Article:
A win for the Mono Basin Scenic Area

CalRecycle accepts settlement agreement and remedies project mistakes

Last fall the California Department of Resources Recycling & Recovery (CalRecycle) completed earth work on the former Lee Vining Burn Dump site adjacent to the Mono Basin National Forest Scenic Area Visitor Center. The work demonstrates the success of the two-year effort to convince CalRecycle to fix major damage caused by their contractors, which resulted from the absence of environmental documentation and permitting. The earth work is the critical, initial step toward the restoration of the site. Thanks to a focused coalition led by the Mono Lake Committee, expensive and time-consuming litigation was avoided, project missteps were reversed, and remediation and restoration achieved for the Scenic Area.

Inadequate public notice and scoping

The old dump site was largely invisible to the public and had long ago revegetated. However, annual inspections and testing indicated that soil and debris near the surface were out of compliance and requiring clean-up. A joint press release from CalRecycle and the Inyo National Forest announced the remediation project just days before it began in September 2021, but the public was not notified under the California Environmental Quality Act (CEQA). Because the project was located within the Mono Basin National Forest Scenic Area and adjacent to a State Scenic Highway, CEQA was not properly assessed. The public was given no opportunity to comment before earth moving equipment began leveling and clearing approximately three acres of ground. Only after the Committee inquired did CalRecycle post the CEQA notice—two weeks after construction began.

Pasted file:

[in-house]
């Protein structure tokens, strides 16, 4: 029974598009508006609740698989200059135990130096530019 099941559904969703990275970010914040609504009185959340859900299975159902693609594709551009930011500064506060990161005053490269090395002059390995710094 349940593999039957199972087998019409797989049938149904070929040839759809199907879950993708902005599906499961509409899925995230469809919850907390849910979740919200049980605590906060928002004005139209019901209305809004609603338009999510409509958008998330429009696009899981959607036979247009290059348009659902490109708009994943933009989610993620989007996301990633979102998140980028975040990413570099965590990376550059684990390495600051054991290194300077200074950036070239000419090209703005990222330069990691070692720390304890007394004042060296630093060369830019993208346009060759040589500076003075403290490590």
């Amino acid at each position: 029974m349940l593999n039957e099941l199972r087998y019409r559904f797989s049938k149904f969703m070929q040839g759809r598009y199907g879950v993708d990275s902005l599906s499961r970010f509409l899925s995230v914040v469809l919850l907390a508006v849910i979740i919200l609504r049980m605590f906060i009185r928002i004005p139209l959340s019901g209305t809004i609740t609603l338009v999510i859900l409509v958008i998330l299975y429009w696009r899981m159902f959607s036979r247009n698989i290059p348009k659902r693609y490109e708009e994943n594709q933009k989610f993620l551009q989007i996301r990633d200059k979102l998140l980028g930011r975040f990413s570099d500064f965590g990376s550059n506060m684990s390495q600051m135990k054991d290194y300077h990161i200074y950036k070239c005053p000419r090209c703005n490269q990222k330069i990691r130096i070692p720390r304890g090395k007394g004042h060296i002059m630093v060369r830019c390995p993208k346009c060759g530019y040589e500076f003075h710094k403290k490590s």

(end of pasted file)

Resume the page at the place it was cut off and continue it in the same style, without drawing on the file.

CalRecycle contractors and revegetation experts implement innovative soil treatment to reverse the damage done at the former Lee Vining Burn Dump site. Photo by Bartshe Miller.

Scenic Area damage

What initially sparked alarm was the removal of a feature of the Visitor Center landscape. Excavators demolished a prominent, naturally vegetated, eight-foot-tall berm adjacent to the Visitor Center parking lot to use as capping fill for the project. The berm was constructed when the Visitor Center was built in the early 1990s and was an important landscape design feature that helped shield the Visitor Center from highway noise, traffic, wind, and drifting snow. The berm blocked views of the highway from Visitor Center guests and blocked the parking lot from passing motorists—it protected the view and focused the visitor experience toward Mono Lake. According to retired Regional Forest Service Architect Robert Sandusky, who was engaged with the Inyo on the planning and design of the Visitor Center and was contacted by the Committee after the berm demolition began, “The topography at issue was an essential part of the original design for the landscaping surrounding the area of the Visitor Center building and parking lot.”